But it wasn’t just the food issue, there were other rules too. No hot showers or baths, no bubbles in my bath, nothing on my skin that could react. I had to learn to have daily luke warm baths of plain water using only the minimum of things like shampoo. It was during these baths that I made the awful discovery. Because I wasn’t having chemo I wasn’t in danger of my hair falling out of my head, I wasn’t about to go bald. But to my horror I was finding that with no bubbles in my bath I could find hair floating in the water. As the weeks passed this was becoming more and more irksome, I couldn’t understand it but put it down to being normal but I wouldn’t normally notice, it was only because the water was clear. But then one day I realised why I was finding hair. My pubic hair was falling out, so much so that on one occasion my husband asked if I had been shaved, I hadn’t.

We fell into a routine where each day my husband would head off to work early, then return mid morning to take me to the hospital on alternate days. My mum did the other days, we worked it out so that one week my husband did three days and mum two then the following week they swapped. Both had incredibly understanding bosses who allowed them the time to do this for me. Each Friday my appointment was earlier so that I could attend clinic afterwards to check my progress. More opportunity to practice being patient. There were blood tests and more x-rays. I was still weak but the pain had begun to ease. I was very anaemic and required a blood transfusion the day before my 39th birthday. I did suggest they choose the blood of someone who had been partaking of gin or vodka.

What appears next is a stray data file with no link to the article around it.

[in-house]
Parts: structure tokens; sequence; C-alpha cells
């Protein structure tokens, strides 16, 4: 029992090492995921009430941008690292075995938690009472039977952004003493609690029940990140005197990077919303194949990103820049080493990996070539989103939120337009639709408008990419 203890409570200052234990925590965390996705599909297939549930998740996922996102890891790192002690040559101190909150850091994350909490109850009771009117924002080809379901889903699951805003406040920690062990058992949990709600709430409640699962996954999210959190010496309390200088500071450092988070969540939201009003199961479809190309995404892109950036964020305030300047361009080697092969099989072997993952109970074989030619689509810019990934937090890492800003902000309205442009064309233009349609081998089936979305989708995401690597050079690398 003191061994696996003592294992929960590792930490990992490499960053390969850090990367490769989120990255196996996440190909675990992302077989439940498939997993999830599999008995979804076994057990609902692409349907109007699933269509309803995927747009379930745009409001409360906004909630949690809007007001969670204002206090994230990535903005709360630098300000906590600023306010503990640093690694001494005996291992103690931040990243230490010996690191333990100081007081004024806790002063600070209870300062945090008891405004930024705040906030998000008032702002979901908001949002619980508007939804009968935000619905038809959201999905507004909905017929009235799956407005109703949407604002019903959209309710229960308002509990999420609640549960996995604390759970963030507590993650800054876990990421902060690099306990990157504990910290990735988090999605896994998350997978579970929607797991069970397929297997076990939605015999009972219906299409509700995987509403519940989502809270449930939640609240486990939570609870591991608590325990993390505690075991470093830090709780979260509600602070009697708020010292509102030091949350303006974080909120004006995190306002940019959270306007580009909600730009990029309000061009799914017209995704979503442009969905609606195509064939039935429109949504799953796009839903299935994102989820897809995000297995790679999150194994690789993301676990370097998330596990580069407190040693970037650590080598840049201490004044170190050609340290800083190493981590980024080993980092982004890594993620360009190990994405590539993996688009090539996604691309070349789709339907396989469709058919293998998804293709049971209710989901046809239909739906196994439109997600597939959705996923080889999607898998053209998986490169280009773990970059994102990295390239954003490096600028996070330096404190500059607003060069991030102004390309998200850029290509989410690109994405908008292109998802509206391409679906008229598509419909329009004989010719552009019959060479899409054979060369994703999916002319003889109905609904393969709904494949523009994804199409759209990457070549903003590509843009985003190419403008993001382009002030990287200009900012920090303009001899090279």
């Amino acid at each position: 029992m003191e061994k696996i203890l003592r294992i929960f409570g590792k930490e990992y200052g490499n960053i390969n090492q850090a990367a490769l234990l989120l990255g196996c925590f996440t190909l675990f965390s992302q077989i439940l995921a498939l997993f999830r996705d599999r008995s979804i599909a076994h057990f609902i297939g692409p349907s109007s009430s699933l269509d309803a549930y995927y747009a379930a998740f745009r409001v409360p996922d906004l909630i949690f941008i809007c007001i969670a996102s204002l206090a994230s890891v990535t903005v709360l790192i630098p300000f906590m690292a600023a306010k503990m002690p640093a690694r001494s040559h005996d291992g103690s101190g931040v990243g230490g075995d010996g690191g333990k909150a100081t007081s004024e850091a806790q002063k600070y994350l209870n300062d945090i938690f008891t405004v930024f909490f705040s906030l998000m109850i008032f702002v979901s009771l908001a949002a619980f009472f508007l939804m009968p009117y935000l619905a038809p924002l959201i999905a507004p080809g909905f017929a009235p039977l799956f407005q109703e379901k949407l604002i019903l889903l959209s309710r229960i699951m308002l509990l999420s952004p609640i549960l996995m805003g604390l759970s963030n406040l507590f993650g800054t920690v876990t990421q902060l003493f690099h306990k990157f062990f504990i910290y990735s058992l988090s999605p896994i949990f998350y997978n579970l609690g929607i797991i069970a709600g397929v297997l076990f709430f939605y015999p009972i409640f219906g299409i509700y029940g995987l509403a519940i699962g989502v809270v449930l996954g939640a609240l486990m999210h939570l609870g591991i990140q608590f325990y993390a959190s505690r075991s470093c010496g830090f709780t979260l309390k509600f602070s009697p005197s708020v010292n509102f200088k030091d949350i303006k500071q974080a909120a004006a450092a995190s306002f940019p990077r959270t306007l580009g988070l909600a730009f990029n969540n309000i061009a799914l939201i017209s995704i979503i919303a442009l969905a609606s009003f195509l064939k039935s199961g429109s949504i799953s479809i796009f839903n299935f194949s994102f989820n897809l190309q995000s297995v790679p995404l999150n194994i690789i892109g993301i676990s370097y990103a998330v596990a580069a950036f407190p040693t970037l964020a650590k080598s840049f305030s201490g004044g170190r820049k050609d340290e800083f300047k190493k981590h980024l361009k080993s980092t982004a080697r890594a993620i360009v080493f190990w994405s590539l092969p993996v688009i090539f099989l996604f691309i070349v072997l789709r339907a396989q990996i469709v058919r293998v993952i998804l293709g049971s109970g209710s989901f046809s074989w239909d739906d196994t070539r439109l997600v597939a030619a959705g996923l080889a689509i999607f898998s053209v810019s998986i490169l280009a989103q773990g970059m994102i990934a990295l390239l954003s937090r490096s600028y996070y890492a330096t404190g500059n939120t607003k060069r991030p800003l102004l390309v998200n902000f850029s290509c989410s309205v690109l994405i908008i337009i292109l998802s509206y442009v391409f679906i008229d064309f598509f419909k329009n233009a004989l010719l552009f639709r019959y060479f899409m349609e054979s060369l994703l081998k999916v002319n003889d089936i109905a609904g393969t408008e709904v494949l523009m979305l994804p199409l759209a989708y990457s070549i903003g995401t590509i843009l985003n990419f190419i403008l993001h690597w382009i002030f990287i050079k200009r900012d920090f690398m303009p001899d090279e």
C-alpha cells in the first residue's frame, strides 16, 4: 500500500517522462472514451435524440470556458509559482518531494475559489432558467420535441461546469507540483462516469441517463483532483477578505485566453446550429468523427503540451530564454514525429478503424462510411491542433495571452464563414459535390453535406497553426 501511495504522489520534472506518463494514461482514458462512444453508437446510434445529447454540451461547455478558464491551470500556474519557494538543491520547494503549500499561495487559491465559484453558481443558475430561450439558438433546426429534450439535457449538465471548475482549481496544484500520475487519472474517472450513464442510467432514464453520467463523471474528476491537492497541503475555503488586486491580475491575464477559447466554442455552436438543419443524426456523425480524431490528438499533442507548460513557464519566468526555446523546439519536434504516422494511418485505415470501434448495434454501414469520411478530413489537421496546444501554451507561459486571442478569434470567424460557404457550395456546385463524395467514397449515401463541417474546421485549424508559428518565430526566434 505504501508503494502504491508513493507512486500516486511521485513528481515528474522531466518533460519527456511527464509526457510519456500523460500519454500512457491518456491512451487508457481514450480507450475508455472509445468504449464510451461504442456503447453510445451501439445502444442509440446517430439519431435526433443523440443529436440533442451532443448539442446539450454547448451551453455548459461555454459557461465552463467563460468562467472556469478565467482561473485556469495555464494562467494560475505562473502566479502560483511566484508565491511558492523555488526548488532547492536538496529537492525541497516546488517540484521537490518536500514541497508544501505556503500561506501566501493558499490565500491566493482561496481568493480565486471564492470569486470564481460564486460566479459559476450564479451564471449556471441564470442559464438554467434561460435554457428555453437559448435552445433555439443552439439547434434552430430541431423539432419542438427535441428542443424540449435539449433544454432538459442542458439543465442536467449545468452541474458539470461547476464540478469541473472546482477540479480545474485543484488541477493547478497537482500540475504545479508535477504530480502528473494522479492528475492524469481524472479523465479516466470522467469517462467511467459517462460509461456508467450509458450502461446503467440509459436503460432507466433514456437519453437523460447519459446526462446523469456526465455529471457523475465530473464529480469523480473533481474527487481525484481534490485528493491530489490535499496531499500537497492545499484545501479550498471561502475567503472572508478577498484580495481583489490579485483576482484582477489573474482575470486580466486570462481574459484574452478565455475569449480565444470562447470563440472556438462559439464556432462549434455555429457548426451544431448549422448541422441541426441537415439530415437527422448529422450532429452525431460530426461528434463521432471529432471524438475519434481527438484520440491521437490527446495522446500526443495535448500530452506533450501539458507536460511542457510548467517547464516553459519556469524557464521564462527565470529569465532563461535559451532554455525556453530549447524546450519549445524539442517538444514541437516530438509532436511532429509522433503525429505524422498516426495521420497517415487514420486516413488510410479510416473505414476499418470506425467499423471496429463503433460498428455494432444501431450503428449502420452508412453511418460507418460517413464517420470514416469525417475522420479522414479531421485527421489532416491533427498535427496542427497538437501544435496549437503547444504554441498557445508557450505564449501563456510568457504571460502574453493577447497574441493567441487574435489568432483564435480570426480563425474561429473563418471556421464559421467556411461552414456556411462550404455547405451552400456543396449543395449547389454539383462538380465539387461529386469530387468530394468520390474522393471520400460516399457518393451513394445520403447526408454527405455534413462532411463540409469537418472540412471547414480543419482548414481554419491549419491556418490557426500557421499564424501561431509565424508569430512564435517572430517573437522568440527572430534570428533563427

Weeks passed and I knew I was beginning to feel better. My six weeks of daily treatment were coming to an end and my consultant told me that they wanted me to have a few weeks break then I would be admitted for a few days while I was given a dose of internal radiation treatment. I wanted them to forget giving me a break and just get on with it, lets get this out of the way. They wouldn’t do this, my body had taken a real battering even if I didn’t realise it. My body needed time to get stronger before the next stage of my treatment. It wasn’t long before I realised the wisdom of this.